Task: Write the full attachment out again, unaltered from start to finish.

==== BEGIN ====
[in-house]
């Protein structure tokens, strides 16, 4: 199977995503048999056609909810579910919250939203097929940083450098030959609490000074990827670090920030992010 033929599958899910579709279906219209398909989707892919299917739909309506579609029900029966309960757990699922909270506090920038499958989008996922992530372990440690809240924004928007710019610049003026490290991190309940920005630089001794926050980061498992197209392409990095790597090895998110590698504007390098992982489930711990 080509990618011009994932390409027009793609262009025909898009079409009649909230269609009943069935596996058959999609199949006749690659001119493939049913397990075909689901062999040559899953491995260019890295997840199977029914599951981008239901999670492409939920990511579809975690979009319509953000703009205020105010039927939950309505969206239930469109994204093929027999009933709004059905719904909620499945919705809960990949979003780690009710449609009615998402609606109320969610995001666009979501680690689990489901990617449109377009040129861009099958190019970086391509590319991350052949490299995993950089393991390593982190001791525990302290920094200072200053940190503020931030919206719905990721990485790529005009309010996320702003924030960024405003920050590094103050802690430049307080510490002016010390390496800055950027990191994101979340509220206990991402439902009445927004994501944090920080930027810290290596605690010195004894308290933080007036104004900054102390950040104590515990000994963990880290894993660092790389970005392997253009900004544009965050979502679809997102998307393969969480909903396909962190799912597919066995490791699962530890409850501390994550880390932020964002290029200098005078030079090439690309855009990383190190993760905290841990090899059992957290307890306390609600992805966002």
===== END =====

[in-house]
């Protein structure tokens, strides 16, 4: 199977995503048999056609909810579910919250939203097929940083450098030959609490000074990827670090920030992010 033929599958899910579709279906219209398909989707892919299917739909309506579609029900029966309960757990699922909270506090920038499958989008996922992530372990440690809240924004928007710019610049003026490290991190309940920005630089001794926050980061498992197209392409990095790597090895998110590698504007390098992982489930711990 080509990618011009994932390409027009793609262009025909898009079409009649909230269609009943069935596996058959999609199949006749690659001119493939049913397990075909689901062999040559899953491995260019890295997840199977029914599951981008239901999670492409939920990511579809975690979009319509953000703009205020105010039927939950309505969206239930469109994204093929027999009933709004059905719904909620499945919705809960990949979003780690009710449609009615998402609606109320969610995001666009979501680690689990489901990617449109377009040129861009099958190019970086391509590319991350052949490299995993950089393991390593982190001791525990302290920094200072200053940190503020931030919206719905990721990485790529005009309010996320702003924030960024405003920050590094103050802690430049307080510490002016010390390496800055950027990191994101979340509220206990991402439902009445927004994501944090920080930027810290290596605690010195004894308290933080007036104004900054102390950040104590515990000994963990880290894993660092790389970005392997253009900004544009965050979502679809997102998307393969969480909903396909962190799912597919066995490791699962530890409850501390994550880390932020964002290029200098005078030079090439690309855009990383190190993760905290841990090899059992957290307890306390609600992805966002």